“Imperfect Shadow Maps for Efficient Computation of Indirect Illumination” by Ritschel et al., a real-time indirect lighting can be summarized as follows: it solves the visibility problem present in the paper “Splatting Indirect Illumination” by Dachsbacher and Stamminger.
The splatting indirect illumination method works by rendering what the authors call a reflective shadow map. A RSM is a collection of images that capture information of surfaces visible from a light source. The RSM is then sampled to choose surfaces that will be used as Virtual Point Lights. Indirect lighting is then calculated as the sum of the direct lighting contribution of these VPLs. The idea of approximating radiosity with point lights was first described in the paper Instant Radiosity. In order to light the scene with each VPL, the method performs deferred shading by rendering some proxy geometry that bounds the influence of the light and effectively splats the illumination from that (indirect) light onto the scene.
The problem with this method is that the illumination is splatted onto the scene without any information about the visibility of that VPL. The surface being splatted upon could be completely obscured by an occluder, but would receive the full amount of bounced lighting. What you would really need here is a shadow map rendered for each VPL. But in order to get good indirect illumination you need hundreds or thousands of VPLs, which requires hundreds or thousands of shadow maps. Let’s face it, that ain’t happenin’ in real-time. First of all, you’d have to render your scene X number of times, which means you’d have to limit the complexity of your scene or use some kind of adaptive technique like progressive meshes. But on top of that you’d have X number of draw calls, which have their own amount of overhead.
So what Imperfect Shadow Maps does is figure out a way to render hundreds or thousands of shadow maps in one draw call and with dramatically reduced amounts of geometry.
The paper achieves this by rendering 1024 paraboloid shadow maps of a sparse point representation of the scene. During preprocessing, many points are distributed uniformly across the scene. Then, n sets of ~8k points are constructed, where n is the number of VPLs the algorithm will use at run-time. The number 8k is not mentioned in the paper but the author stated this number in his SIGGRAPH Asia presentation. The points in these sets are chosen randomly. At run-time, each of the n sets of points are rendered to its respective paraboloid depth map.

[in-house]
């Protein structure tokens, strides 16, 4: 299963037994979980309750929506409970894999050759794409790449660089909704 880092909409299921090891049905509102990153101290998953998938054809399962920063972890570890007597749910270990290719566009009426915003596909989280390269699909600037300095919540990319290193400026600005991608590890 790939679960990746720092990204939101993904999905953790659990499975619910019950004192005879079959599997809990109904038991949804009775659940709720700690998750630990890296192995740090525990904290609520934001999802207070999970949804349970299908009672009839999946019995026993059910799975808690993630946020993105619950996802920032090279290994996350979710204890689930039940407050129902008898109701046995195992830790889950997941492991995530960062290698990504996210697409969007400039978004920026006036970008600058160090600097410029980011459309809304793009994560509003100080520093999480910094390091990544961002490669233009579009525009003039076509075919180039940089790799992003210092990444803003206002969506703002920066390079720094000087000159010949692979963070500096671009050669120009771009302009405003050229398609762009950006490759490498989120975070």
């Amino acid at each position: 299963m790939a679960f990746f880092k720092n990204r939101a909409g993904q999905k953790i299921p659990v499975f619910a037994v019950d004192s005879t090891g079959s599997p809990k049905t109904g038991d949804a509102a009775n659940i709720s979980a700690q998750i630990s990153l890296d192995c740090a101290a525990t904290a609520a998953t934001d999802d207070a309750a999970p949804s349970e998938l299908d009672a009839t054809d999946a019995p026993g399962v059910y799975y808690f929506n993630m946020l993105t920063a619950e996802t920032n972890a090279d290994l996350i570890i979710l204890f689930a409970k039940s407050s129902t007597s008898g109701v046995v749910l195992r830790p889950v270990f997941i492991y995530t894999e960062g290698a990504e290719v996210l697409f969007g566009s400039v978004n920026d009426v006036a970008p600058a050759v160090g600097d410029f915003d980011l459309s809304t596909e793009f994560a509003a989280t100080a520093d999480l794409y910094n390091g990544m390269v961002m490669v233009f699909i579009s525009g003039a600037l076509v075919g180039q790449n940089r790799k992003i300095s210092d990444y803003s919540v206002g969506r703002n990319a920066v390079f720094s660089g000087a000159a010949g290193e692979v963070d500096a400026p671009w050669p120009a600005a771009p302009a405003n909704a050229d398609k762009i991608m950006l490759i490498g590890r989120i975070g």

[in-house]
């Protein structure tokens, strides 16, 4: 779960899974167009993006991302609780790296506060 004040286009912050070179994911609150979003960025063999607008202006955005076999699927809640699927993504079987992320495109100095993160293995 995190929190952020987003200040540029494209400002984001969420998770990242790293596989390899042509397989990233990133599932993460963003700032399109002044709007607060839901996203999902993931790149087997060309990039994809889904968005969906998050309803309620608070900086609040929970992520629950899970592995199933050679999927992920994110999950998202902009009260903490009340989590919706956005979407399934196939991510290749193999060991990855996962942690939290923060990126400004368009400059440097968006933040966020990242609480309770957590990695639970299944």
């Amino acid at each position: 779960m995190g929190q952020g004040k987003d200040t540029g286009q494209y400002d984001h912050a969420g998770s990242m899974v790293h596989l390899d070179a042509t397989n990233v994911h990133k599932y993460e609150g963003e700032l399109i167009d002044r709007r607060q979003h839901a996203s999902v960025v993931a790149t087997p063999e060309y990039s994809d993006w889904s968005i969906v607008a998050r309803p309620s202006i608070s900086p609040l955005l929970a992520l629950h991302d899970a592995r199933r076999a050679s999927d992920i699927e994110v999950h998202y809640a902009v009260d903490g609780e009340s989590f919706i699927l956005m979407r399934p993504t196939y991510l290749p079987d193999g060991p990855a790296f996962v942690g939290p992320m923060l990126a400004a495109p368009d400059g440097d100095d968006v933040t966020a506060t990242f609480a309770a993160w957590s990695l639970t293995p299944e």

Ok, you’re rendering a bunch of sparse points to a low-res (128×128 or less) shadow map. As you may suspect, it’s going to look like garbage:
It’s a Cornell box, can’t you tell?
The authors get clever here and use pull-push upsampling to fill holes between the points, being smart and using some thresholding to make sure they dont fill holes around depth discontinuties. Anyway, after the holes are filled the shadow maps still kind of look bad:
But it doesn’t matter so much because the indirect illumination is smooth and you’re going to adding the contribution of hundreds of these things at each pixel, so the incorrect visibility of each individual VPL gets smoothed out in the end.
That’s the basic idea.
The authors present some other cool things in the paper, like how to adaptively choose VPLs from the RSMs, and they also use the trick from “Non-interleaved Deferred Shading of Interleaved Sample Patterns” (talked about here) and only process a subset of the VPLs at each pixel.
Also, there is a paper that just got accepted to I3D called “Multiresolution Splatting for Indirect Illumination” by Nichols and Wyman that is a perfect fit for this paper. I’ll probably post a bit about that tomorrow.
Tobias Ritschel, Thorsten Grosch, Min H. Kim, Hans-Peter Seidel, Carsten Dachsbacher, Jan Kautz ACM Trans. on Graphics (Proceedings SIGGRAPH Asia 2008), 27(5), 2008.
Dachsbacher, C. and Stamminger, M. 2006. In Proceedings of the 2006 Symposium on interactive 3D Graphics and Games (Redwood City, California, March 14 – 17, 2006). I3D ’06. ACM, New York, NY, 93-100.